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Religion

Drive to Serve Overturned 2 Busy Lives

Kenneth and Jolene Hodder, officers in the Salvation Army, devote their lives to helping others and must follow orders.

September 27, 2003|Religion News Service

PORTLAND, Ore. — Fifteen years ago, Kenneth and Jolene Hodder had their lives laid out for them, a broad and well-traveled path that led toward a destination they liked.

Kenneth had a degree from Harvard Law School and a job working with a big Los Angeles law firm, mostly in real estate and corporate law.

Jolene was a divisional sales manager at a California department store, with her eye on becoming a buyer. She believed a promotion was just around the corner.

They were buying a house and planning a family when Kenneth headed into his boss' office for his annual review, one that would change their lives.

He was given an envelope that held a big bonus check. "It was a good amount," he remembered, "but it wasn't enough."

There was nothing wrong with the number, he remembered, just the idea "that all my time, effort and energy should find its fulfillment in any amount of money. It just wasn't enough."

Kenneth did what five generations of Hodders had done before him. He knelt by his desk and asked God for help. The solution came to him. "I made the decision to give all I did have to offer to work for the army."

That would be the Salvation Army, the evangelical Christian group that operates worldwide in a quasi-military manner and specializes in outreach to the poor.

Kenneth, promoted to major this summer, is commander of the army's Cascade Division. As a sixth-generation Salvationist, he wears a uniform much like the one his father, grandfather and great-grandfathers wore before him. It is much like the navy, red and white one that his wife, Jolene, wears.

Like Kenneth, she was born into the army. Her parents, both officers, tucked her bassinet under the altar at their church. She grew up in the army, but her own adult rededication came a little later than her husband's.

"We were in the car together," she recalled. "And he reached over and turned off the radio and said, 'I need to share something with you,' and he told me that he wanted to become an army officer. I was stunned."

She knew, from her own family's experience, what being a Salvation Army officer meant. It meant she and her family had moved almost every two years of her life, to Alaska and throughout the lower 48 states.

In most cases, it meant husband and wife would be commissioned together. It meant attending a two-year officer-candidate school, where they would share a dorm room, where someone else would tell them when to wake, when to sleep, what to eat and what to wear.

It meant giving up their car, their house and most of their possessions. It meant serving wherever and for as long as they were needed, never knowing where the next year would find them.

She was stunned, all right.

"We were professional businesspeople," she said. "Our life was just wonderful. I asked him not to speak to me about it again. And he was good about it; he didn't. But he did begin to pray for me."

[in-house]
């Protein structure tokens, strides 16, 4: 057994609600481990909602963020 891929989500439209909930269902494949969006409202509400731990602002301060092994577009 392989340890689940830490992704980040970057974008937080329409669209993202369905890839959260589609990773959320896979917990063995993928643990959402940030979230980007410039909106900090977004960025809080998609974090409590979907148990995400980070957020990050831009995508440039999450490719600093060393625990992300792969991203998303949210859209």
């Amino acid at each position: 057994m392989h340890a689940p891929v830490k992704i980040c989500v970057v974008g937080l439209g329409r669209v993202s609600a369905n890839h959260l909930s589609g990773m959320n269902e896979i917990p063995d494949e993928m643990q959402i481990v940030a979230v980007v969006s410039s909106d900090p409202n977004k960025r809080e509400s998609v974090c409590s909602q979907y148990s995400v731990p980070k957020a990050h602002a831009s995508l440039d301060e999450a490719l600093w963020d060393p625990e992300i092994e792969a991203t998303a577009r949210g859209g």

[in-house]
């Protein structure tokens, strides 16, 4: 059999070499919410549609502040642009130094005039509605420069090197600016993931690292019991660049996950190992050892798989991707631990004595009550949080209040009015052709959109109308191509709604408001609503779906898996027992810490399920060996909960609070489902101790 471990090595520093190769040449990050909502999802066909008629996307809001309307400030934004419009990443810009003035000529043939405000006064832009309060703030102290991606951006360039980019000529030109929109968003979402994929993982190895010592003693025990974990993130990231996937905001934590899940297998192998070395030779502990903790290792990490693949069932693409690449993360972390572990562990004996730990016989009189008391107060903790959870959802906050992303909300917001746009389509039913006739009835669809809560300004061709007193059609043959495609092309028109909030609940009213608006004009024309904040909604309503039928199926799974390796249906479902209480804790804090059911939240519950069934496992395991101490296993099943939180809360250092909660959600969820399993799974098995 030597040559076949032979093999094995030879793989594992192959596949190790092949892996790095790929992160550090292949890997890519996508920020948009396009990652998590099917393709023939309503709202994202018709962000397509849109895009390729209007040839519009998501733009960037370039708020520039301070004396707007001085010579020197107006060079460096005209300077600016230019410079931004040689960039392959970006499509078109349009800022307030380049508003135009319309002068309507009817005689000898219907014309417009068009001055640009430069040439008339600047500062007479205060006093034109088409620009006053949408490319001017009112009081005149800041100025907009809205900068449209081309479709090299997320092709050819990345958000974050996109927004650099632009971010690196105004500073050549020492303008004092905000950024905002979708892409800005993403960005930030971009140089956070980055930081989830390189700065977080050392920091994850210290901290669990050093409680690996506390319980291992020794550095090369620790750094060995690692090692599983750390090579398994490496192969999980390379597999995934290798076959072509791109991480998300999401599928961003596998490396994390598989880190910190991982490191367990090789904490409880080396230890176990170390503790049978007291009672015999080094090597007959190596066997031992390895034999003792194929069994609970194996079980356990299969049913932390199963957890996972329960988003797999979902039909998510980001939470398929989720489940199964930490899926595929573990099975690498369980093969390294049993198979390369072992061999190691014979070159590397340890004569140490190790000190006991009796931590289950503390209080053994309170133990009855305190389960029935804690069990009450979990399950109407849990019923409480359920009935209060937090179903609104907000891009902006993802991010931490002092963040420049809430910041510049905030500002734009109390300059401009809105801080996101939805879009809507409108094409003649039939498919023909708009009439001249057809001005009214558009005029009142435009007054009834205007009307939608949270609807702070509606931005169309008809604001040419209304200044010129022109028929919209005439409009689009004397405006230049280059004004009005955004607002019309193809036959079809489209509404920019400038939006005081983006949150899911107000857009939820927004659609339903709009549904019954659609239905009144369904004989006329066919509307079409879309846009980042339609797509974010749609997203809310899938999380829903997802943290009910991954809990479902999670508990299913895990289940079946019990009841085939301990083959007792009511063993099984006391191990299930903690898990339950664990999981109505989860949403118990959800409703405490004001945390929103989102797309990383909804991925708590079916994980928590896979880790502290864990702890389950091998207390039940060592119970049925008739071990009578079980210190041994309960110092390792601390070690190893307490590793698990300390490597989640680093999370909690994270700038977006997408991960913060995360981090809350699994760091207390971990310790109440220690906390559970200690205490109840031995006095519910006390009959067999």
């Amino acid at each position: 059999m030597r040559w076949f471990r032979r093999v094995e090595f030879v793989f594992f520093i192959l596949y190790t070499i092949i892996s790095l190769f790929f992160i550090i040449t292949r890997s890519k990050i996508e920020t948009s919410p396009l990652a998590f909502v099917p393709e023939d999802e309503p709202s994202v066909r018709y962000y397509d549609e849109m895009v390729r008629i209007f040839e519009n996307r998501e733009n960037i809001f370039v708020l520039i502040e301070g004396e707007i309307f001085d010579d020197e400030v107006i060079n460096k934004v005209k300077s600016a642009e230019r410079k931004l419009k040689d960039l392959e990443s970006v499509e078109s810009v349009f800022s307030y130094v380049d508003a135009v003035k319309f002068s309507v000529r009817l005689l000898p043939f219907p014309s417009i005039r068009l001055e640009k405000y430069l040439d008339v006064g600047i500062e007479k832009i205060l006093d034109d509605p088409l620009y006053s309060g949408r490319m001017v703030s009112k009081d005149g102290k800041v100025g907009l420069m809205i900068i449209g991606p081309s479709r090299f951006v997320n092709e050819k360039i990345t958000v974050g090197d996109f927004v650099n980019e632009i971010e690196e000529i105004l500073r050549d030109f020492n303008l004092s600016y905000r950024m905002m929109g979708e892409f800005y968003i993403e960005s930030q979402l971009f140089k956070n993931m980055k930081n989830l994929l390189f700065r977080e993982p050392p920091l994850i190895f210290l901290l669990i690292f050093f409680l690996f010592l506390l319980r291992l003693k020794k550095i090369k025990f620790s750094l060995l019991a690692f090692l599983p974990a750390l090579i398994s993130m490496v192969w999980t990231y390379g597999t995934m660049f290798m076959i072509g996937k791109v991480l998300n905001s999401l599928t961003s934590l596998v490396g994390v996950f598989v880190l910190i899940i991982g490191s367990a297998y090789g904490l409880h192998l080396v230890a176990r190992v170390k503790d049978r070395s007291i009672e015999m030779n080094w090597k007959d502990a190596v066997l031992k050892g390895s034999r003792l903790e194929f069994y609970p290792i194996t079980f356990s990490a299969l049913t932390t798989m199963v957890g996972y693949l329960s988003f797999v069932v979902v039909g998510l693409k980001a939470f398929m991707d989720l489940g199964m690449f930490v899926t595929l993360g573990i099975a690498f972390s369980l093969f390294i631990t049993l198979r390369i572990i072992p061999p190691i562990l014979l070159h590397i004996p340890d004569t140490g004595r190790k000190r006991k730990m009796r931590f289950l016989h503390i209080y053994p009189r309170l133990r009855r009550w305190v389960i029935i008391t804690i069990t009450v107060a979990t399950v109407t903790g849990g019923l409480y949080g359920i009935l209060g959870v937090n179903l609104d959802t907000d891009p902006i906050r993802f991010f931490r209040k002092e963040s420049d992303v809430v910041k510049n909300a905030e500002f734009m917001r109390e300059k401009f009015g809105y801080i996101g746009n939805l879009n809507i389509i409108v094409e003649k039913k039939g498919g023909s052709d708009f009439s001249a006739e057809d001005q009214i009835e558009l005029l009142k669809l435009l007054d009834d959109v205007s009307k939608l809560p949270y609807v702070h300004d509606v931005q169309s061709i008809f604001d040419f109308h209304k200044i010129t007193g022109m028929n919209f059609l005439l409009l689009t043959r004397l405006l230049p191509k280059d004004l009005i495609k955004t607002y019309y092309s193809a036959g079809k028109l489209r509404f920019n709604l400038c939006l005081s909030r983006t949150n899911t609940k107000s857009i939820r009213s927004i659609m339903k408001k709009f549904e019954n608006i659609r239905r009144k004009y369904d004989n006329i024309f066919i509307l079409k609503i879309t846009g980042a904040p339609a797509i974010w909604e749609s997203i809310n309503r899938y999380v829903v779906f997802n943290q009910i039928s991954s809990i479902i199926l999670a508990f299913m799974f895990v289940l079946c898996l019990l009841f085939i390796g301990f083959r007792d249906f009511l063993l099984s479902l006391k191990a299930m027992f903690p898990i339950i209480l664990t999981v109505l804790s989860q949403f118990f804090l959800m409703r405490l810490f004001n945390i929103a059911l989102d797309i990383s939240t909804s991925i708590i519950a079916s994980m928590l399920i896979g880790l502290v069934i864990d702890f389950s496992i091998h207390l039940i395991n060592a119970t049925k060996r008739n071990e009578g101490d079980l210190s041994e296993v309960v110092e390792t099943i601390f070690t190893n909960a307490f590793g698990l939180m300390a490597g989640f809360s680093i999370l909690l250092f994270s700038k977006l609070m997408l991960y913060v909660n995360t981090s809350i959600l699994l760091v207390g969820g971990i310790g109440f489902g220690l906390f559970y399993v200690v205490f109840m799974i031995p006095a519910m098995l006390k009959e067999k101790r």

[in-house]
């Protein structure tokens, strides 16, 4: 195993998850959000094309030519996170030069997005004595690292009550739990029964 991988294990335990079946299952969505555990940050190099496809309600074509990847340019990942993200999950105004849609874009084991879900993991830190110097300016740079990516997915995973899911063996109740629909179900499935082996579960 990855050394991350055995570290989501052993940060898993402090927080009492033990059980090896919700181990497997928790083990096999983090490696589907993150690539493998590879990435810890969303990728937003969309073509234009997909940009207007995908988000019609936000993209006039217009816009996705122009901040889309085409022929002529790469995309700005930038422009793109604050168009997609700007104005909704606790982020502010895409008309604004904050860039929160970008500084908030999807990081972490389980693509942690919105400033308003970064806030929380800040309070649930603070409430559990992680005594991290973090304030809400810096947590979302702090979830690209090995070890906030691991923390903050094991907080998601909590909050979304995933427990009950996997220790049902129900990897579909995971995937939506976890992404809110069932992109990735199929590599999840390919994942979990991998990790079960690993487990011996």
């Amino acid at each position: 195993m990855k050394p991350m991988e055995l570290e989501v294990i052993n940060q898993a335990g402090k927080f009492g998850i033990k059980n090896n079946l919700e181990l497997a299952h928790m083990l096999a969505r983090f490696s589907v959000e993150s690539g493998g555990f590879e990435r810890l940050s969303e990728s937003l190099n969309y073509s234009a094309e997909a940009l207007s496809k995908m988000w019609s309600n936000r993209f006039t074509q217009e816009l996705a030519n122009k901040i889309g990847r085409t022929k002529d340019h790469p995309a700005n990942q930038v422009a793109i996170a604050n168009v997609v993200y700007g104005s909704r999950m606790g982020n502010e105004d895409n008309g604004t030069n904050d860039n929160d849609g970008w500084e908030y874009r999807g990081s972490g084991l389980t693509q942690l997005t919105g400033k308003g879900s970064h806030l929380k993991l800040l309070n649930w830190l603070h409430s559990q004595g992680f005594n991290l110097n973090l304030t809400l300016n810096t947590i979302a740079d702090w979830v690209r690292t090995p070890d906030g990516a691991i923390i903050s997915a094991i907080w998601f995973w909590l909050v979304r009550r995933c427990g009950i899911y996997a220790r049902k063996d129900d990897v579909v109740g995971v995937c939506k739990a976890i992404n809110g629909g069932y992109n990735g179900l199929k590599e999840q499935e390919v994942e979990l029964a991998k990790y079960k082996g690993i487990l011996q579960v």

A few days later, she said, they were in the car again. This time she reached over and turned off the radio. It was her turn to say, "I need to share something with you."

"I just couldn't understand that God was calling me," she said recently, but she agreed to go with her husband. She said she believed God was telling her, "I gave you this husband, and he can't do this without your support."

By the end of that week, 15 years ago, they had sold their car, backed out of their house deal, paid off their student loans, given away most of their possessions and reported, with a few suitcases and some packed boxes, to the Salvation Army's officer training school in Los Angeles.

For two years, they spent their mornings studying theology and their afternoons ministering on the streets and even on the beach. "In full uniform," Jolene said with a laugh.

Since February 2002, they have been in Portland, he as the divisional commander and she, also a new major, as director of the army's women's organizations. Their daughter, Jessica Danielle, is 11. Like her parents, she was born into the army, and so far in her short life, the family has moved seven times.

Both Kenneth, 45, and Jolene, 42, are responsible for all of Oregon and Southern Idaho. They oversee the work of 75 officers and work in shelters, camps, emergency services, prison ministries and senior citizen centers.

They are leaders in trying times. In 2002, Portlanders' public contributions totaled more than $5 million. Last Christmas, the army had anticipated helping about 29,000 people in the Portland area with gifts and food baskets. Instead, they assisted 49,000. In recent months, donations have been down while needs rose.

The uniform they wear offers its own strength, they said. "Whenever we put it on, we're visible Christians," Jolene said. It's only when they wish to pass simply as Jessica's parents that they leave it off.

People do sometimes question their commitment to a church that has been organized on military lines, they said. But the model has proved itself in the army's 125-year history. The discipline of following orders helps create efficiency.

"It's allowed the army to be present and active when people need it," Kenneth said. "The army could call us today and say, 'Ken and Jolene, go to Zimbabwe,' and we'd be off."

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